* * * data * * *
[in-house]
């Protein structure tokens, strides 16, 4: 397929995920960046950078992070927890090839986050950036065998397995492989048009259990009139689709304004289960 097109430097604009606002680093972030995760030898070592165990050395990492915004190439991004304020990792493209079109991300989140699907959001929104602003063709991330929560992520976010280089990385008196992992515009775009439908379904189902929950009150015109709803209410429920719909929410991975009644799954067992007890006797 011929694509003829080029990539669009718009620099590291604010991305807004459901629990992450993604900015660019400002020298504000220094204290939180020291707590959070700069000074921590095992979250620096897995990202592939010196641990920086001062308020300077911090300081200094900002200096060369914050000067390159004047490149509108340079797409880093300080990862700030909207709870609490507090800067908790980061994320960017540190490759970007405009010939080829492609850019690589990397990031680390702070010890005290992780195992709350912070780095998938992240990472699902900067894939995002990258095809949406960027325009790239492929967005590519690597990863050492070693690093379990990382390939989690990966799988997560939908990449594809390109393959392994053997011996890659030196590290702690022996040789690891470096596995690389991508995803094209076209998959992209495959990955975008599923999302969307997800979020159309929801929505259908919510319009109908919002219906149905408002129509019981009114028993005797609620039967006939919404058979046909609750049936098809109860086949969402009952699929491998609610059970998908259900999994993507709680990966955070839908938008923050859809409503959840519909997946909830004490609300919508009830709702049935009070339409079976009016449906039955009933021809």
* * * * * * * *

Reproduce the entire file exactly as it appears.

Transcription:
[in-house]
């Protein structure tokens, strides 16, 4: 397929995920960046950078992070927890090839986050950036065998397995492989048009259990009139689709304004289960 097109430097604009606002680093972030995760030898070592165990050395990492915004190439991004304020990792493209079109991300989140699907959001929104602003063709991330929560992520976010280089990385008196992992515009775009439908379904189902929950009150015109709803209410429920719909929410991975009644799954067992007890006797 011929694509003829080029990539669009718009620099590291604010991305807004459901629990992450993604900015660019400002020298504000220094204290939180020291707590959070700069000074921590095992979250620096897995990202592939010196641990920086001062308020300077911090300081200094900002200096060369914050000067390159004047490149509108340079797409880093300080990862700030909207709870609490507090800067908790980061994320960017540190490759970007405009010939080829492609850019690589990397990031680390702070010890005290992780195992709350912070780095998938992240990472699902900067894939995002990258095809949406960027325009790239492929967005590519690597990863050492070693690093379990990382390939989690990966799988997560939908990449594809390109393959392994053997011996890659030196590290702690022996040789690891470096596995690389991508995803094209076209998959992209495959990955975008599923999302969307997800979020159309929801929505259908919510319009109908919002219906149905408002129509019981009114028993005797609620039967006939919404058979046909609750049936098809109860086949969402009952699929491998609610059970998908259900999994993507709680990966955070839908938008923050859809409503959840519909997946909830004490609300919508009830709702049935009070339409079976009016449906039955009933021809």